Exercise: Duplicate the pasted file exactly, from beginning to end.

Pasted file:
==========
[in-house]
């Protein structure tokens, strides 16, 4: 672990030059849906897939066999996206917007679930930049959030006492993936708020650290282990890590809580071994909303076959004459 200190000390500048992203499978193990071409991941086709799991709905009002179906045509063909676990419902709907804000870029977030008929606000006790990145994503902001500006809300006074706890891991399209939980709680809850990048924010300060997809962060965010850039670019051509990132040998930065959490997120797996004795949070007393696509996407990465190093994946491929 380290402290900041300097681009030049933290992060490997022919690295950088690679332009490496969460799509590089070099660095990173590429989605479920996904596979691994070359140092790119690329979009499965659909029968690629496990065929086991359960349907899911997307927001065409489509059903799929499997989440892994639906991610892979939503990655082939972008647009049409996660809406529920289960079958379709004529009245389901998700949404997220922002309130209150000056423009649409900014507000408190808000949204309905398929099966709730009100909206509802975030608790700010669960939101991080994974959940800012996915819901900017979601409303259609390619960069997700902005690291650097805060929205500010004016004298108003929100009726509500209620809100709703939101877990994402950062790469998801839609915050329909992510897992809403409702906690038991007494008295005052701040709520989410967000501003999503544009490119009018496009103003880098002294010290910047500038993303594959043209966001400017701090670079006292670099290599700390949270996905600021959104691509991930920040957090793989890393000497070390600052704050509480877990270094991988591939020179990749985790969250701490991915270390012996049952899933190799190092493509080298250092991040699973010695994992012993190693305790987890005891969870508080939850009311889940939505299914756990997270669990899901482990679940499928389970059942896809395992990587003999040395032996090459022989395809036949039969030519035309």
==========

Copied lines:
[in-house]
């Protein structure tokens, strides 16, 4: 672990030059849906897939066999996206917007679930930049959030006492993936708020650290282990890590809580071994909303076959004459 200190000390500048992203499978193990071409991941086709799991709905009002179906045509063909676990419902709907804000870029977030008929606000006790990145994503902001500006809300006074706890891991399209939980709680809850990048924010300060997809962060965010850039670019051509990132040998930065959490997120797996004795949070007393696509996407990465190093994946491929 380290402290900041300097681009030049933290992060490997022919690295950088690679332009490496969460799509590089070099660095990173590429989605479920996904596979691994070359140092790119690329979009499965659909029968690629496990065929086991359960349907899911997307927001065409489509059903799929499997989440892994639906991610892979939503990655082939972008647009049409996660809406529920289960079958379709004529009245389901998700949404997220922002309130209150000056423009649409900014507000408190808000949204309905398929099966709730009100909206509802975030608790700010669960939101991080994974959940800012996915819901900017979601409303259609390619960069997700902005690291650097805060929205500010004016004298108003929100009726509500209620809100709703939101877990994402950062790469998801839609915050329909992510897992809403409702906690038991007494008295005052701040709520989410967000501003999503544009490119009018496009103003880098002294010290910047500038993303594959043209966001400017701090670079006292670099290599700390949270996905600021959104691509991930920040957090793989890393000497070390600052704050509480877990270094991988591939020179990749985790969250701490991915270390012996049952899933190799190092493509080298250092991040699973010695994992012993190693305790987890005891969870508080939850009311889940939505299914756990997270669990899901482990679940499928389970059942896809395992990587003999040395032996090459022989395809036949039969030519035309």